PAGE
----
Jun 14, 2016
There had been plenty of money around to suggest that Southerly Wind was ready to run a big race at his Flemington debut on Saturday, the two-year-old so well supported that he ended up being a short priced favourite in the Eugene Gorman Handicap.
And from the start his supporters were happy, Southerly Wind quickly into the stride, making the pace and giving a good kick with 200m to go - his winning margin a soft and impressive three lengths.
Already a fan of the young horse, having ridden him in all his track work and jump-outs at home, stable apprentice Jake Bayliss was understandably excited by the performance.
"He is definitely above average," he enthused, adding that "he has given me a really good feel ever since the first time I sat on him."
Happy to be in the lead, Jake said that Southerly Wind was undaunted by the Flemington straight - "it can be intimidating their first time but he was quite confident."
"I couldn't wait to get to the 200m to give him a squeeze and when I did he put them away very nicely."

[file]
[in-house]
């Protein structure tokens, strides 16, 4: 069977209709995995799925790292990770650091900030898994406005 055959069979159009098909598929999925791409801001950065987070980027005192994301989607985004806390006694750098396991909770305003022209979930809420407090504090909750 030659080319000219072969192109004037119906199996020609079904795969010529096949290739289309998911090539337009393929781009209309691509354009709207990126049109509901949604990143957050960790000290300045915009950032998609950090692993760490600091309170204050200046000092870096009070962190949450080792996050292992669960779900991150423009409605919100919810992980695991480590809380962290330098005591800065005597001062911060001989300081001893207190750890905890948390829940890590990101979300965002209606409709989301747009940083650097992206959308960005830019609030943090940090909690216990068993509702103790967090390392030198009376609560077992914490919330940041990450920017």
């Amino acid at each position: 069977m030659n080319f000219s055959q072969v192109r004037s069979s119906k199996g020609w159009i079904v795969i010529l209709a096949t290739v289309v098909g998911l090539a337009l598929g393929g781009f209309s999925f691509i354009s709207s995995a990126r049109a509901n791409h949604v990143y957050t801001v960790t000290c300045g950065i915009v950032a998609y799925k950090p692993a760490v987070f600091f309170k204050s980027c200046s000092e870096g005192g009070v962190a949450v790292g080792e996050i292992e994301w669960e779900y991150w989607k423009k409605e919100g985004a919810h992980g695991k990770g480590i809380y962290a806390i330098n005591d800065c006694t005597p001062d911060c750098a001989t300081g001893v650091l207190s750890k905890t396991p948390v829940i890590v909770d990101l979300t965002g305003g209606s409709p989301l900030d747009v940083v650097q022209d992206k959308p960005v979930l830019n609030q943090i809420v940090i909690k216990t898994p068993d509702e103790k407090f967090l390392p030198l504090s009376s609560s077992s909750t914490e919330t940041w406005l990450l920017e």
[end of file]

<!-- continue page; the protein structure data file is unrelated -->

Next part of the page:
Michael Kent was not surprised by the win but very happy - "he has always looked like a natural two-year-old runner," he said of the son of Zoffany.
"He is a good, sound, fast horse who has done everything right and whilst he is so happy and healthy we will look for another race for him."
Purchased privately by the stable after his breeder Maurice Messara passed away, Southerly Wind is the first runner for the three times winning Denon mare Folichonne.
Served last spring by Kuroshio having produced a colt by him in late September, Folichonne is a daughter of the metropolitan winner Belle Frimousse from the family of one of Maurice Messara's best gallopers Mic Mac.
It is apt that stable supervisor Barry Barnes owns a share of Southerly Wind, Barry having trained for Maurice Messara for a number of years.
And one of the talented horses under his care was Southerly Wind's grandam Belle Frimousse who back in 2002 was the first leg of Barry's first metropolitan double when successful at Sandown.
Photo by Darryl Sherer.